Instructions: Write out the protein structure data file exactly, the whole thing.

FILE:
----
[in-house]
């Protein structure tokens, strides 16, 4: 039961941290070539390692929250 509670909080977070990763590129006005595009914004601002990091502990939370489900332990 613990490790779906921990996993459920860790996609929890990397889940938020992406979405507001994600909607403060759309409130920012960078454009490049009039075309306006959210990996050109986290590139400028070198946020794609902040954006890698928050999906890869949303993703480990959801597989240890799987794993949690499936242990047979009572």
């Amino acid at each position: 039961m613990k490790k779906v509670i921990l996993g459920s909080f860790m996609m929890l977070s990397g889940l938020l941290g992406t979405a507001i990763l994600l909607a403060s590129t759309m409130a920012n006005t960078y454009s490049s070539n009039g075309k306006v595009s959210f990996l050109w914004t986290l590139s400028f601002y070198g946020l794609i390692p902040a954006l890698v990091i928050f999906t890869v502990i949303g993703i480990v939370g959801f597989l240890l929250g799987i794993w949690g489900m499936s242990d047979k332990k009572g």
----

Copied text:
[in-house]
């Protein structure tokens, strides 16, 4: 039961941290070539390692929250 509670909080977070990763590129006005595009914004601002990091502990939370489900332990 613990490790779906921990996993459920860790996609929890990397889940938020992406979405507001994600909607403060759309409130920012960078454009490049009039075309306006959210990996050109986290590139400028070198946020794609902040954006890698928050999906890869949303993703480990959801597989240890799987794993949690499936242990047979009572």
């Amino acid at each position: 039961m613990k490790k779906v509670i921990l996993g459920s909080f860790m996609m929890l977070s990397g889940l938020l941290g992406t979405a507001i990763l994600l909607a403060s590129t759309m409130a920012n006005t960078y454009s490049s070539n009039g075309k306006v595009s959210f990996l050109w914004t986290l590139s400028f601002y070198g946020l794609i390692p902040a954006l890698v990091i928050f999906t890869v502990i949303g993703i480990v939370g959801f597989l240890l929250g799987i794993w949690g489900m499936s242990d047979k332990k009572g």